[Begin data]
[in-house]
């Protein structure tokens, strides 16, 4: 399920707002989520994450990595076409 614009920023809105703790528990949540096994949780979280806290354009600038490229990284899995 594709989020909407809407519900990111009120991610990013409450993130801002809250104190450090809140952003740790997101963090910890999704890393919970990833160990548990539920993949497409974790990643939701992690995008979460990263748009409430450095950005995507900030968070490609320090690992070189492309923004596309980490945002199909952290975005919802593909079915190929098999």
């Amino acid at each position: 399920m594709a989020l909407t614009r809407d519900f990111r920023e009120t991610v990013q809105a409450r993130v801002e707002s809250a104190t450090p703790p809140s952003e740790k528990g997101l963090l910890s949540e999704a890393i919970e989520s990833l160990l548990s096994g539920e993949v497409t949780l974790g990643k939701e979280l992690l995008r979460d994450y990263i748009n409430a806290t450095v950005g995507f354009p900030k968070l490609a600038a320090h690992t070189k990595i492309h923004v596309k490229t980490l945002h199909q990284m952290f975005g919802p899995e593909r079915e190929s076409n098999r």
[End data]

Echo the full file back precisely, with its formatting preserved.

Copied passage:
[in-house]
């Protein structure tokens, strides 16, 4: 399920707002989520994450990595076409 614009920023809105703790528990949540096994949780979280806290354009600038490229990284899995 594709989020909407809407519900990111009120991610990013409450993130801002809250104190450090809140952003740790997101963090910890999704890393919970990833160990548990539920993949497409974790990643939701992690995008979460990263748009409430450095950005995507900030968070490609320090690992070189492309923004596309980490945002199909952290975005919802593909079915190929098999």
């Amino acid at each position: 399920m594709a989020l909407t614009r809407d519900f990111r920023e009120t991610v990013q809105a409450r993130v801002e707002s809250a104190t450090p703790p809140s952003e740790k528990g997101l963090l910890s949540e999704a890393i919970e989520s990833l160990l548990s096994g539920e993949v497409t949780l974790g990643k939701e979280l992690l995008r979460d994450y990263i748009n409430a806290t450095v950005g995507f354009p900030k968070l490609a600038a320090h690992t070189k990595i492309h923004v596309k490229t980490l945002h199909q990284m952290f975005g919802p899995e593909r079915e190929s076409n098999r």